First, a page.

US Stamps

John M. Hotchner

Who is pictured on the 1952 3¢ stamp honoring 50 years of 4-H clubs?

March 08, 2018 06:00 PM

  • The plate block of this United States 3¢ stamp issued in 1952 for the 50th Anniversary of the 4-H club movement has been autographed by the designer, and the engravers of the picture and lettering.
  • This photo essay for the design of the 3¢ 4-H Club commemorative stamp, issued in Jan. 15, 1952, was approved by the postmaster general in December 1951. Only small alterations were made to the design before printing.
  • A 4-H club poster was used as the design source for the teenage boy and girl included in the design of the 1952 3¢ commemorative stamp. Per usual practice, the images of the individuals were altered for use in the stamp design. Who are the boy and girl who served as the models for the poster?

U.S. Stamp Notes — By John M. Hotchner

A 3¢ commemorative stamp was issued Jan. 15, 1952, to celebrate the 50th anniversary of the 4-H club movement (Scott 1005). The four Hs stand for “head, heart, hands and health.”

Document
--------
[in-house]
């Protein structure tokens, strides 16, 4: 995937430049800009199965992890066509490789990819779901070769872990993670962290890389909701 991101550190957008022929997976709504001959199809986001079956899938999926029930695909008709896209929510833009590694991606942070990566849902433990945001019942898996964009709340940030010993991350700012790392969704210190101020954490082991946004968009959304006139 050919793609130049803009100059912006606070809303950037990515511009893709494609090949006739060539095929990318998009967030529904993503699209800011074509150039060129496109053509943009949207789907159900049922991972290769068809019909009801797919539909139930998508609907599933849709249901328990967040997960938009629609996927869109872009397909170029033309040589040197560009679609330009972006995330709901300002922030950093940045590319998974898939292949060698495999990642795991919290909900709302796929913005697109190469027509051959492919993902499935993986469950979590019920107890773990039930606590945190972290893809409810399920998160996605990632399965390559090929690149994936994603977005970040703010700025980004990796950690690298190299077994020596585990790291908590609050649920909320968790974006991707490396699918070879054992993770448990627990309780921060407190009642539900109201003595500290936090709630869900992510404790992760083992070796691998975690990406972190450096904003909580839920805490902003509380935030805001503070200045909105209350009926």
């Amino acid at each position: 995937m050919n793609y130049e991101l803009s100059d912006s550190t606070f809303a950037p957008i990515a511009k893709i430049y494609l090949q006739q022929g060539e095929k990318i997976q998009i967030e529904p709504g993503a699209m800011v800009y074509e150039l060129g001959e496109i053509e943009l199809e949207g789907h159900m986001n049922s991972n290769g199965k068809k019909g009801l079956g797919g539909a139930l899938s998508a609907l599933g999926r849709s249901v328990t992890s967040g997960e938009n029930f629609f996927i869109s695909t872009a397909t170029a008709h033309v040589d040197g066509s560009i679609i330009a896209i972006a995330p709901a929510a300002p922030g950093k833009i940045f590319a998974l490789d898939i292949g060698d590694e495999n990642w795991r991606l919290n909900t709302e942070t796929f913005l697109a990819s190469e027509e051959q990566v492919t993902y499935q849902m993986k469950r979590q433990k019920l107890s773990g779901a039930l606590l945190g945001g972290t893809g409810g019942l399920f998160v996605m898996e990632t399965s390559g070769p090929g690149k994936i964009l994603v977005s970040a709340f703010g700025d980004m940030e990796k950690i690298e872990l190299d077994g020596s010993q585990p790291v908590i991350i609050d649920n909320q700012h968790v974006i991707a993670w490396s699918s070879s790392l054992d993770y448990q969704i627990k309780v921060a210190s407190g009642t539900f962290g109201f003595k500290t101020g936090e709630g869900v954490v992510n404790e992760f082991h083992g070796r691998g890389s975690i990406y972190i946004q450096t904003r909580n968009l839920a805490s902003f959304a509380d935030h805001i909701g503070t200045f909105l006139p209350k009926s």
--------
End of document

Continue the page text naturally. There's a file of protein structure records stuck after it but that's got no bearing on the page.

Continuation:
Shown nearby is a plate block of the stamp signed by the designer, Charles Chickering; the engraver of the picture, Matthew Fenton; and the engraver of the lettering, John Edmondson.

Also pictured with this column is a preliminary photo essay of the stamp. The essay it is quite close to the final version; several of the features have been strengthened, and “the 4-H clubs” under the four-leaf clover has been given a white margin.

The essay is handstamped “Approved” on the reverse.

What interests me most about the stamp’s design are the images of the teenage boy and girl. They are modeled from the painting shown nearby, which had been used on a 4-H club poster.

I believe that the teenagers were painted either from real life or from a photograph, but their identity — if known — has never been revealed.

In keeping with the Post Office Department’s practice at the time, the designer undoubtedly was instructed to alter the images so that no one could claim that they were pictured on the stamp.

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Compared to the painting, the young man shown on the stamp no longer looks at the girl, his tie is straight, and his hair has been changed. The facial features of both young people have been altered, especially those of the boy.

If a Linn’s reader can provide the missing puzzle pieces, please contact me shoot me an e-mail, or PO Box 1125, Falls Church, VA 22041-0125.